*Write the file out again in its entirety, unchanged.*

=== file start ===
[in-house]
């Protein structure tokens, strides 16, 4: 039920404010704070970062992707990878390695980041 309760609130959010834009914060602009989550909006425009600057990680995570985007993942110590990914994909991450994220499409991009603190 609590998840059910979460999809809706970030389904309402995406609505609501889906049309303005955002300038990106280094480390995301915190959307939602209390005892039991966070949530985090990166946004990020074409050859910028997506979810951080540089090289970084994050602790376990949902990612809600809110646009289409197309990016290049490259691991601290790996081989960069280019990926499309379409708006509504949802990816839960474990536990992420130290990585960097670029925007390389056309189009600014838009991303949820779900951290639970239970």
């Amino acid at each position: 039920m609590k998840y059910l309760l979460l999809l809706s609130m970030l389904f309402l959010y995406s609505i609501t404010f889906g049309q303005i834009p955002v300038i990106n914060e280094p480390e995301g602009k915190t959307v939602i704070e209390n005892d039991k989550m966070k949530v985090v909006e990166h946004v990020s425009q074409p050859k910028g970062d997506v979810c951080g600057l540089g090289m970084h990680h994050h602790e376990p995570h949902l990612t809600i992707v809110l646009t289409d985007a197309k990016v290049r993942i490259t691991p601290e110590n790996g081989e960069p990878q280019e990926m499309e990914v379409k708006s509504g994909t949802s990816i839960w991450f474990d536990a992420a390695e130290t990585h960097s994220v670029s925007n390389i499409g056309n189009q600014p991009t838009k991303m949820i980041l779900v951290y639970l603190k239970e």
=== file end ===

[in-house]
């Protein structure tokens, strides 16, 4: 039920404010704070970062992707990878390695980041 309760609130959010834009914060602009989550909006425009600057990680995570985007993942110590990914994909991450994220499409991009603190 609590998840059910979460999809809706970030389904309402995406609505609501889906049309303005955002300038990106280094480390995301915190959307939602209390005892039991966070949530985090990166946004990020074409050859910028997506979810951080540089090289970084994050602790376990949902990612809600809110646009289409197309990016290049490259691991601290790996081989960069280019990926499309379409708006509504949802990816839960474990536990992420130290990585960097670029925007390389056309189009600014838009991303949820779900951290639970239970």
């Amino acid at each position: 039920m609590k998840y059910l309760l979460l999809l809706s609130m970030l389904f309402l959010y995406s609505i609501t404010f889906g049309q303005i834009p955002v300038i990106n914060e280094p480390e995301g602009k915190t959307v939602i704070e209390n005892d039991k989550m966070k949530v985090v909006e990166h946004v990020s425009q074409p050859k910028g970062d997506v979810c951080g600057l540089g090289m970084h990680h994050h602790e376990p995570h949902l990612t809600i992707v809110l646009t289409d985007a197309k990016v290049r993942i490259t691991p601290e110590n790996g081989e960069p990878q280019e990926m499309e990914v379409k708006s509504g994909t949802s990816i839960w991450f474990d536990a992420a390695e130290t990585h960097s994220v670029s925007n390389i499409g056309n189009q600014p991009t838009k991303m949820i980041l779900v951290y639970l603190k239970e």